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My recent trip to Belgium caused a strong craving for food based on potatoes, which I have been trying to deal with for the past week or so. Then I finally gave in today and cooked my first stoemp. The recipe I used was based on a leek stoemp recipe from the Everybody Eats Well in Belgium Cookbook by Ruth Van Waerebeck, but I adapted it to become a leek and carrot stoemp. It turned out quite delicious.

Here's what I cooked. The recipe serves two, possibly three if you add a third bratwurst and they're not too hungry.

Tough luck

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I had spent 30 minutes on typing a lengthy article on a particularly interesting record I was listening to, but the browser crashed and took the article with it. So there'll be no interesting blog entry today. Sorry.

The Freewheelin' Yo La Tengo

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"This band has existed for 25 years now and we figured that you all must have a few questions, which is why we are doing this tour, to play some music and answer some of your questions."

17 songs played, approximately 45 questions answered, 2 hours well spent.
Full setlist here.

Yo La Tengo is Ira Kaplan, Georgia Hubley, and James McNew.
Their website is at http://www.yolatengo.com/.

Print edition of Mr Singh available

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I am happy to announce that the English-language print edition of Mr Singh Has Disappeared is now available through booksellers in Austria and Germany. The recommended retail price is €10.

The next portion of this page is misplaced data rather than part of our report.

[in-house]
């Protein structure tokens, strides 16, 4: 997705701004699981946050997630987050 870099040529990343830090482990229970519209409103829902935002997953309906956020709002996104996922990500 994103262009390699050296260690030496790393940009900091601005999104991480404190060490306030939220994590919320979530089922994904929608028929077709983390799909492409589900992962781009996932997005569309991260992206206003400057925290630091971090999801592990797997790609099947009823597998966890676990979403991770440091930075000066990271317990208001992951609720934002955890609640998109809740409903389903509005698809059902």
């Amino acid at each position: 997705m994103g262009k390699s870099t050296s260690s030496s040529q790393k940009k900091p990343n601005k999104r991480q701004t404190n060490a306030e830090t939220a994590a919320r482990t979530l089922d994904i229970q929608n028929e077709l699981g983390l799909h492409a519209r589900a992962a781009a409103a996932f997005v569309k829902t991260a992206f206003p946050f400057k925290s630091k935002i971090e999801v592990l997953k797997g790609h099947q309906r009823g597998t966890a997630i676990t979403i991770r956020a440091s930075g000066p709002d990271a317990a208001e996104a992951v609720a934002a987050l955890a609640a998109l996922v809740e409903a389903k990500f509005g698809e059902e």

You can also order it online from:

Mr Singh Has Disappeared has disappeared

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As you noticed, the fiction blog that temporarily filled the space usually occupied by The Aardvark Speaks is gone again. I hope that the few people who read it enjoyed it, but contractual obligations forced me to remove the online version now that the print version is available. Comments and feedback on the novel are still welcome in the comments of via e-mail to singhspeculation.gmail.com.

The Aardvark Speaks has returned for now, with less effervescence and appearing more like your average lame librarian blog. Having managed to reduce my readership from several hundred to just a handful through months of not updating it and having failed terribly to attract new readers through Mr Singh Has Disappeared, I have no revolutionary new concept about what I'll be doing here other than filling space and time until my next fiction project.

The page layout is still temporary. The picture at the top is very temporary. All of this may or may not change in the near future.